Well there's a shady UI pattern

Here's a lovely UX anti-pattern I discovered today.  I encountered this message while trying to uninstall MediaMonkey, which is a Windows-based music/media manager.

Pop-up when running the MediaMonkey uninstaller that asks if you'd like to get the Gold version for free.

The anti-pattern here is not so much with the pop-up asking if you'd like to "get MediaMonkey Gold for FREE" (note the all-caps on "free"), it's the fact that clicking the "yes" doesn't actually do that.  It just takes you to the generic MediaMonkey download page.  That page says nothing at all about getting the gold version for free.  It just has the comparison matrix for the free vs. gold versions and gives you links to download the free version or to buy the gold version.  Not a word about getting it for free.

This is rather disappointing.  Not because I particularly care about getting MediaMonkey Gold (I would have just bought it if I did), but because up until that moment I had a pretty good opinion of MediaMonkey.  It's not that I didn't like it - I was uninstalling it because I just don't use it.  It's actually a very nice app with lots of good features.  It's just that in the past year the only thing I've used it for is ripping a bunch audio CDs to MP3, and apparently that's a feature that's only available during the "trial period" of the free version.  I haven't used the app in about six months, so my trial period has expired and I didn't feel like paying for something that I use maybe twice a year, hence my decision to just uninstall it.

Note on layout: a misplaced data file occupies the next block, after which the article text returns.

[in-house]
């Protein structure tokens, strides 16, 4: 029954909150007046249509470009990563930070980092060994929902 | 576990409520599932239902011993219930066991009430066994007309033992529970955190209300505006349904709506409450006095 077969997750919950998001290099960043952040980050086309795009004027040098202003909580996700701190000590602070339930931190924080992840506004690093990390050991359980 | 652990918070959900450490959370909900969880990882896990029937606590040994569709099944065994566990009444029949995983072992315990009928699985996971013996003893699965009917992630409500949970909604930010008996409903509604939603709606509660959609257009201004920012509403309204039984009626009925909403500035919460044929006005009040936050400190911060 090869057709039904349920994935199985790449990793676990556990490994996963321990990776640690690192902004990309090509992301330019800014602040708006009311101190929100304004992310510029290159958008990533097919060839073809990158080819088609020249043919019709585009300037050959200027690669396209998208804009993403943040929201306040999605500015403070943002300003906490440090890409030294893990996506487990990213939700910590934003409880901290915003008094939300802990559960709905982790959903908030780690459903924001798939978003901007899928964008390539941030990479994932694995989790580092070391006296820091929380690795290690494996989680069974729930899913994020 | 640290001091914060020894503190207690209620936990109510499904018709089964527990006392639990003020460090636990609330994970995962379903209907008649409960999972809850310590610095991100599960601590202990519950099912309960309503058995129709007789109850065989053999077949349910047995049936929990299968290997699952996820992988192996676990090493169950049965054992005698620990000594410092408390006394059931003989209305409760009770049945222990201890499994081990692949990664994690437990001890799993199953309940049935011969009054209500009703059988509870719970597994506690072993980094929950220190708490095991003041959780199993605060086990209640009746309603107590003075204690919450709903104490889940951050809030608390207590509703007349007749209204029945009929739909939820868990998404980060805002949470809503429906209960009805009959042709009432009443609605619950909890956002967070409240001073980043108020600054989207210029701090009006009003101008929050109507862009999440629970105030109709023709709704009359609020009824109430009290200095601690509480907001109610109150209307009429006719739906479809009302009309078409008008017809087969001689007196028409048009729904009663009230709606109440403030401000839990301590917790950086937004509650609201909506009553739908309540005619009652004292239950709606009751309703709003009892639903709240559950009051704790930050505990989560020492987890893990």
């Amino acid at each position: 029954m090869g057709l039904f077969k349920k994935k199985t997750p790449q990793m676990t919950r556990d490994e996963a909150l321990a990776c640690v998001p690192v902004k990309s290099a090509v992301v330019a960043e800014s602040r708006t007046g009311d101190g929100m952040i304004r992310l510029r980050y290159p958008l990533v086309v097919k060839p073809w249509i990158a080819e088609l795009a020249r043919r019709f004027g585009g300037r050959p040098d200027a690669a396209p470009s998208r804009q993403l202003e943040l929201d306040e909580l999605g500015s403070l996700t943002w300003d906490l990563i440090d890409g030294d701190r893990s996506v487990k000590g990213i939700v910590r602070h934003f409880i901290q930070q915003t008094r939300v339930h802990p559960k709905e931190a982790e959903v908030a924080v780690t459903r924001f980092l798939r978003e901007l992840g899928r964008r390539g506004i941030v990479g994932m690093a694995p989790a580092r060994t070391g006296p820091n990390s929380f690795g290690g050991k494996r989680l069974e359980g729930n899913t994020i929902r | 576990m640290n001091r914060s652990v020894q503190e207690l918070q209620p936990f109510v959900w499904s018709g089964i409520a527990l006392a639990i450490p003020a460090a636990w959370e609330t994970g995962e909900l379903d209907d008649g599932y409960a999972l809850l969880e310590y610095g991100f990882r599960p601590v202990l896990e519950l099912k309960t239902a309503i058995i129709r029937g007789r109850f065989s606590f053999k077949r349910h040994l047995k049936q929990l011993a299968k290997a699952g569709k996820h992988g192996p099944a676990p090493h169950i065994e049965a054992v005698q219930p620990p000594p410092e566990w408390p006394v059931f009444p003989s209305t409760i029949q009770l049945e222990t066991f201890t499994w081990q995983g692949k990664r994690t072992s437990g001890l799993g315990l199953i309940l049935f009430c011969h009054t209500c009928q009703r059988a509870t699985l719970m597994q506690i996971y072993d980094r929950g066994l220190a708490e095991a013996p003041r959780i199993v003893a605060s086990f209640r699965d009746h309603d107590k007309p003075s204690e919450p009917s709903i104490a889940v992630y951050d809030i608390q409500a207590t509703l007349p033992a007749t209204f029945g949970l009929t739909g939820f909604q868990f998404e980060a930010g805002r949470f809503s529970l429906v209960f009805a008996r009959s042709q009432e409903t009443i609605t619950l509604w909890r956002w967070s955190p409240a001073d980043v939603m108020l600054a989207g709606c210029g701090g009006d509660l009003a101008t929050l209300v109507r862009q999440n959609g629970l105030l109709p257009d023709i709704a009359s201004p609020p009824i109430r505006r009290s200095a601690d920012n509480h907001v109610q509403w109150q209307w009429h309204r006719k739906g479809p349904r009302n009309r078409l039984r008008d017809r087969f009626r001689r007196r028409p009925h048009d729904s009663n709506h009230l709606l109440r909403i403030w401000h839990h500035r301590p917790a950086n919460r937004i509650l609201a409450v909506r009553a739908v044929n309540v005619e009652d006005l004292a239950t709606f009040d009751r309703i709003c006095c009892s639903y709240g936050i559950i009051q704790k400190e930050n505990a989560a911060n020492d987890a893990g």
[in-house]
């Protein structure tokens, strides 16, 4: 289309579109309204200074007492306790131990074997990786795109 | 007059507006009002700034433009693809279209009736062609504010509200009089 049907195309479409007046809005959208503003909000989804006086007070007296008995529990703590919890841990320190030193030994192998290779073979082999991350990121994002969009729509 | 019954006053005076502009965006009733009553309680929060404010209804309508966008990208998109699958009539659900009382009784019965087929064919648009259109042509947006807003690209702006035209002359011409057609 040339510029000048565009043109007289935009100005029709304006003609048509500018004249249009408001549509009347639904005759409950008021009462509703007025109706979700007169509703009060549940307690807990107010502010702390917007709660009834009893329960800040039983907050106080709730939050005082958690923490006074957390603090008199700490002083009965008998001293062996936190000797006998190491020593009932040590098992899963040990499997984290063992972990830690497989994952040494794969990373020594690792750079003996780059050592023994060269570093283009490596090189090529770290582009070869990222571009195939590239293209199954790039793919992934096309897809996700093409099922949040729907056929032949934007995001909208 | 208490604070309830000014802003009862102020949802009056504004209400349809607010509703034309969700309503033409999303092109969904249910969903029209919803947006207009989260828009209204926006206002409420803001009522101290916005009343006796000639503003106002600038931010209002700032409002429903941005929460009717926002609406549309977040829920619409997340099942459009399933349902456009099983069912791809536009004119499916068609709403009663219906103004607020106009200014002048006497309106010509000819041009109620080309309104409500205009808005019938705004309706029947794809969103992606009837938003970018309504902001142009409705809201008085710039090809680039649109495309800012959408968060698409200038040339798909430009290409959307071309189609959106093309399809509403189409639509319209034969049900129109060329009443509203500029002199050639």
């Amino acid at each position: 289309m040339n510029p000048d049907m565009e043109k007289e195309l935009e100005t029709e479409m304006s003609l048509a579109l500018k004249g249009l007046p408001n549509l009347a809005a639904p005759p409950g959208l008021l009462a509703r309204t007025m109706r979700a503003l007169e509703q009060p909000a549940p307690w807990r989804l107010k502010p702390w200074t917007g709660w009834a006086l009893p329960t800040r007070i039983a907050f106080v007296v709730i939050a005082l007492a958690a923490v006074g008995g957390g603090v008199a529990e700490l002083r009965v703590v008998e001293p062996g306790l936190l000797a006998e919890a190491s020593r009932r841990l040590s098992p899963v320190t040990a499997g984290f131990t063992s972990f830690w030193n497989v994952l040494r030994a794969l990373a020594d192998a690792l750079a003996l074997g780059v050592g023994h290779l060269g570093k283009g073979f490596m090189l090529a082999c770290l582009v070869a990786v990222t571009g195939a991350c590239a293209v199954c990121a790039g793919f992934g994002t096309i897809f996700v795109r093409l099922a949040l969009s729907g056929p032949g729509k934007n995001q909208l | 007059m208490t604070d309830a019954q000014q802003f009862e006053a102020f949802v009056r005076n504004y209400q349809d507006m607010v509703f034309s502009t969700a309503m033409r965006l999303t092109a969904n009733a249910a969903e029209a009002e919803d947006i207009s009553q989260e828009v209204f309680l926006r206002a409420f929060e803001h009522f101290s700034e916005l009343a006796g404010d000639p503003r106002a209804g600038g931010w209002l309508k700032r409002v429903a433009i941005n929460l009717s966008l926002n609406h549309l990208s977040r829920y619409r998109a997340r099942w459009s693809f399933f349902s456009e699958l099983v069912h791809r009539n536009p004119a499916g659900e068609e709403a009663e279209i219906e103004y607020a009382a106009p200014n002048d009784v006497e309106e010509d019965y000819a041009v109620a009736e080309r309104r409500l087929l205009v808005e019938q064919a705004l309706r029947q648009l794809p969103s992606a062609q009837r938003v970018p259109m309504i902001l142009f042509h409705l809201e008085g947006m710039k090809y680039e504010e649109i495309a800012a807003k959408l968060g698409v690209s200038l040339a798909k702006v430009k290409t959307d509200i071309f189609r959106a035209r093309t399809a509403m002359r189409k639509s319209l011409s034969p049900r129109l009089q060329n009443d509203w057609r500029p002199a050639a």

This just seems like a really shady tactic to discourage people from uninstalling the application.  Offering free stuff to people who threaten to stop using your product seems a bit iffy in the first place, but if you're going to do that you should at least actually send them to a place where they can get the free stuff.  Don't say "you want free stuff?" and then redirect them to the main sales page.  That's the kind of thing you'd expect from a dodgy banner ad, not an otherwise respectable, high-quality software package.

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